words by Cassi Cowlam, BHSc(Nat)
NATURE CURE – a term that underpins the philosophy of Naturopathy, and encompasses using nature to treat what ails us. Nature Cure includes drinking plenty of fresh water, exercising daily, playing in the sunshine, eating as close to nature as possible, and getting restorative sleep.
It doesn’t sound that hard does it? In reality we lead very stressful lives, eat high amounts of “quick” and processed foods devoid of nutrients, drink commercial and packaged drinks instead of water, don’t go out in the sun to play, and spend too much time on the screen which not only makes us very sedentary, but can also affect our sleep. And our children are worse for it.
Children can get hooked on tablets and smartphones, and Dr Sigman, (associate fellow of the British Psychological Society and a Fellow of Britain’s Royal Society of Medicine) states “they can unintentionally cause permanent damage to their still-developing brains … The ability to focus, to concentrate, to lend attention, to sense other people’s attitudes and communicate with them, to build a large vocabulary – all those abilities are harmed.”
Professor Beazley (former WA Chief Scientist) offers a solution in that “children need to experience nature as much as possible because it is good for their growing brains. It allows them to ask all sorts of questions”.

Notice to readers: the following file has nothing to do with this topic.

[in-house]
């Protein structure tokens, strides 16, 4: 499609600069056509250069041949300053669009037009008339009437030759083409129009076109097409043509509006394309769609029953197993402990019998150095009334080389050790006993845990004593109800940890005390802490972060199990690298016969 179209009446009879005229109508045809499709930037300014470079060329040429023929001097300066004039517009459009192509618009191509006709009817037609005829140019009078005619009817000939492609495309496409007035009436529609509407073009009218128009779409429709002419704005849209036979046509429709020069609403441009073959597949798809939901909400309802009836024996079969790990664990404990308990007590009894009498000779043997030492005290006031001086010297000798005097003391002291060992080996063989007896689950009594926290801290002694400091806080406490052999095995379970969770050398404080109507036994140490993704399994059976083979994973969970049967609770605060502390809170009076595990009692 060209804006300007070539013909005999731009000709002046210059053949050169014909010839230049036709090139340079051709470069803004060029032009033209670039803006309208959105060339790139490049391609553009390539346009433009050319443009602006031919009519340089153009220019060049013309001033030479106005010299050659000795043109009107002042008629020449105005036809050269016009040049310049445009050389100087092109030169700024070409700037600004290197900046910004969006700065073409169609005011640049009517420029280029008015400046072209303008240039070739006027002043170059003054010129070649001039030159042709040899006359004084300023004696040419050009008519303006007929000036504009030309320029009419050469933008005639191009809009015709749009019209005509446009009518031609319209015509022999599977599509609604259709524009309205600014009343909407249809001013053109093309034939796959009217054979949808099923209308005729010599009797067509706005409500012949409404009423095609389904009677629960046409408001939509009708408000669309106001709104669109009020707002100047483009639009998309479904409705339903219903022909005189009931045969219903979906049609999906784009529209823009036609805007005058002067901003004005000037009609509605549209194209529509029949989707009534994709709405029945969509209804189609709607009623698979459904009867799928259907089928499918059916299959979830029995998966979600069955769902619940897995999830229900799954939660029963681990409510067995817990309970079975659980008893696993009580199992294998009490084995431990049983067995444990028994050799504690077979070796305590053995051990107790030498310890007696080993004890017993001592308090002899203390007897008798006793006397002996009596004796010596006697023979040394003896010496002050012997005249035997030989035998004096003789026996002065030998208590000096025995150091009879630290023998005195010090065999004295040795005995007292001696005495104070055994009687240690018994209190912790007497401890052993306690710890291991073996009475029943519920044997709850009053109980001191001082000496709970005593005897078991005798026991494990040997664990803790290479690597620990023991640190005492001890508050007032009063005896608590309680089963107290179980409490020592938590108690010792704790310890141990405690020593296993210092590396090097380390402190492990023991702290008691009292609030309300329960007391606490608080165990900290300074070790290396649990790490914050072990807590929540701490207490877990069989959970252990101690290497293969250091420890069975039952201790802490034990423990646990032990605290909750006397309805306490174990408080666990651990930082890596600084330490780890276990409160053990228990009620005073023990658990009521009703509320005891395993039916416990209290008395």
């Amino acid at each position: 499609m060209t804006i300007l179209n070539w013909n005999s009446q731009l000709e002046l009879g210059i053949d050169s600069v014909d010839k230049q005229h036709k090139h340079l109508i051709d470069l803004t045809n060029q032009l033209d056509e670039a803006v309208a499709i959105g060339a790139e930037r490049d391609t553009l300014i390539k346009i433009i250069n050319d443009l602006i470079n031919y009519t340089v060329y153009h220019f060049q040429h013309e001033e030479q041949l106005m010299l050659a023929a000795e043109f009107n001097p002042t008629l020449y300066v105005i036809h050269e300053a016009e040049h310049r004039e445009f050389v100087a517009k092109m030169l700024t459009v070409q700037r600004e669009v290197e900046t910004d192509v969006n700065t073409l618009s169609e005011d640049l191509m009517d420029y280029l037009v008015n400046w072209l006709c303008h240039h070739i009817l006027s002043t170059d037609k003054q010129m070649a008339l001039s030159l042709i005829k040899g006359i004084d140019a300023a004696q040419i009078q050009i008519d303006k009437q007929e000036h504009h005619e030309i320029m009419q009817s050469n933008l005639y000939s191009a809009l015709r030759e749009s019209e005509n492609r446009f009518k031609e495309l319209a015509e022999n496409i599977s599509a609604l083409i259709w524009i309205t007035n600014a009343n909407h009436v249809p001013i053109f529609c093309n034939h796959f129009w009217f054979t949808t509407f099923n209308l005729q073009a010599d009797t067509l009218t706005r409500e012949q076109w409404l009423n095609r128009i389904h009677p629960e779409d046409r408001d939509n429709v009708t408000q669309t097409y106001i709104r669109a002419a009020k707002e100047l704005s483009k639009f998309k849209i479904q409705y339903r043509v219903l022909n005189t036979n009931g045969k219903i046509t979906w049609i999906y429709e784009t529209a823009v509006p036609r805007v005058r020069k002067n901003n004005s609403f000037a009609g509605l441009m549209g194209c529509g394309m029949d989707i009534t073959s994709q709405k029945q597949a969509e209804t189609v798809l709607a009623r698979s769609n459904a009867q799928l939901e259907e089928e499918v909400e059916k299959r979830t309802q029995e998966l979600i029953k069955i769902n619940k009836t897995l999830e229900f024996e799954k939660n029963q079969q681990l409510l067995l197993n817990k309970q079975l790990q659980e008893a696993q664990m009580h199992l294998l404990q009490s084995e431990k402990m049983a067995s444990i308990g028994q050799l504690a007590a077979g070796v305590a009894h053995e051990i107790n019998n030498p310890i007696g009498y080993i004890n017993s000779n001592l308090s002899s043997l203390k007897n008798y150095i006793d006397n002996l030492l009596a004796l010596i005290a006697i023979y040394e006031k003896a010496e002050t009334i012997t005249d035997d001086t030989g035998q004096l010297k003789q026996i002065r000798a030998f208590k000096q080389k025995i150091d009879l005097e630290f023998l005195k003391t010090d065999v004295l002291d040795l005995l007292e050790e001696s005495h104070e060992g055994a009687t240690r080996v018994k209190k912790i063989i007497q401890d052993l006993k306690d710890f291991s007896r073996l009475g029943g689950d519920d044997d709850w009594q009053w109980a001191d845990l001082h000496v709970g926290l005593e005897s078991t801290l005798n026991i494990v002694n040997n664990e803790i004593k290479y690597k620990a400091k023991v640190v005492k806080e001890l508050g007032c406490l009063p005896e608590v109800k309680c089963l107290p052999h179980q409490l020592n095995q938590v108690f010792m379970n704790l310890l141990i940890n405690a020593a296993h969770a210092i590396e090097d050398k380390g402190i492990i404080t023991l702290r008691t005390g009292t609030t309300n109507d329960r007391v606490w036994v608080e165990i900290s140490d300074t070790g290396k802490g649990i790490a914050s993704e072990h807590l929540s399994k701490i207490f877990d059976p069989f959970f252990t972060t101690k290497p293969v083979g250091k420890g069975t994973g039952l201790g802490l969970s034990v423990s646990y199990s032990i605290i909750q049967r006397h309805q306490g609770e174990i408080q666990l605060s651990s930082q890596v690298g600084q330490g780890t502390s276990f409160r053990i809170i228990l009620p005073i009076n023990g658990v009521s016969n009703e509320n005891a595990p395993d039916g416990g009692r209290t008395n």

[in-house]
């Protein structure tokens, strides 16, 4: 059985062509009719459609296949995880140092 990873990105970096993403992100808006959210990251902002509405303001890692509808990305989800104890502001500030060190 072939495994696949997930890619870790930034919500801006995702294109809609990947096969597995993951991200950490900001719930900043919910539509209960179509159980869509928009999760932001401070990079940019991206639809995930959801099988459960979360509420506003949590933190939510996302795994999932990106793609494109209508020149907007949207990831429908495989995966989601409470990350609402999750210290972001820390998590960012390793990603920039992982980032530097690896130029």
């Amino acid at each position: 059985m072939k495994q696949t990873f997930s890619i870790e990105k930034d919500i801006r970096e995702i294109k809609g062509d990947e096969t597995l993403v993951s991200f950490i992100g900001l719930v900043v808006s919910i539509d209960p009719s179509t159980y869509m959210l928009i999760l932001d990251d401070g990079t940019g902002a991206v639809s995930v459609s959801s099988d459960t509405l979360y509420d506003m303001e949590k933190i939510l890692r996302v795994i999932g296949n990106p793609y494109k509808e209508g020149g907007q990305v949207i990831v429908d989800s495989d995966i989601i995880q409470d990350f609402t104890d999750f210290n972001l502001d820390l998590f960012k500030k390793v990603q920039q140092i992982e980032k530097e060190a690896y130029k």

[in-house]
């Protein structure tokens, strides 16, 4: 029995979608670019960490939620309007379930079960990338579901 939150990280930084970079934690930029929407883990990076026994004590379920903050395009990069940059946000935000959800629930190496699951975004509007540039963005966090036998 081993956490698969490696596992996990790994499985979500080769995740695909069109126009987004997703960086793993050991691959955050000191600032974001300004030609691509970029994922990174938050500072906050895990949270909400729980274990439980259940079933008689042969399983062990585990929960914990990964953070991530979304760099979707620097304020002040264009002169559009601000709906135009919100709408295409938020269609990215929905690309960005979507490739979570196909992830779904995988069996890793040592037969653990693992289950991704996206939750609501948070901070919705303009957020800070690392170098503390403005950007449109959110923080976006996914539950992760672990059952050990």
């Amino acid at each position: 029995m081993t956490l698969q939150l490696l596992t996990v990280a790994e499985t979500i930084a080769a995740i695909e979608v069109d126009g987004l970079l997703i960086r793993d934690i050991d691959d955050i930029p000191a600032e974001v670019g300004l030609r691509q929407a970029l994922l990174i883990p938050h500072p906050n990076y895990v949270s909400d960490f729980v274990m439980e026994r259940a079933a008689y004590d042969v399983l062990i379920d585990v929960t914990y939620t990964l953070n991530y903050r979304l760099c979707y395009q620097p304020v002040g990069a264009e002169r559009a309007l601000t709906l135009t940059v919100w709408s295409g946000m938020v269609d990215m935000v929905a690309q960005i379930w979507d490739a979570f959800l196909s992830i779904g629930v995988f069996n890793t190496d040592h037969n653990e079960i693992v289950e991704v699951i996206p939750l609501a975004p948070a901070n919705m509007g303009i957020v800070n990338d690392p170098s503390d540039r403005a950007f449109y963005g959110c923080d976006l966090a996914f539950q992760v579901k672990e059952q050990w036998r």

Playing in nature provides fresh air, social interaction, physical activity and Vitamin D which all improve their immune system and mental health. Outdoor games also helps develop motor skills, builds self-confidence, and allows connection with the natural world. Sleep is also often improved.
So, how to prepare your little ones for their venture to the great outdoors? First, take away their phones! Provide plenty of water to keep them hydrated and encourage them to drink regularly. Sometimes, depending on the exercise, I recommend a homemade electrolyte drink that includes magnesium and potassium powder, celtic sea salt and honey. Snacks are essential to keep up their energy and help maintain growth and function. Healthier options include fresh or dried fruit (not roll-ups or tinned) mixed with nuts and seeds as a trail mix, cheese cubes if they are not dairy intolerant, fresh vegetable sticks like carrots and celery stuffed with peanut or almond butter, rice cakes (not flavoured), naturally dried vegie chips (yum) and you can make some great energy bars using wholegrains, nuts and fruit, or protein balls. See my recipe ‘protein balls’ which includes nuts, but you can swap for seeds if there is an allergy. Children can have fun making them too, and they will keep them playing outdoors for ages.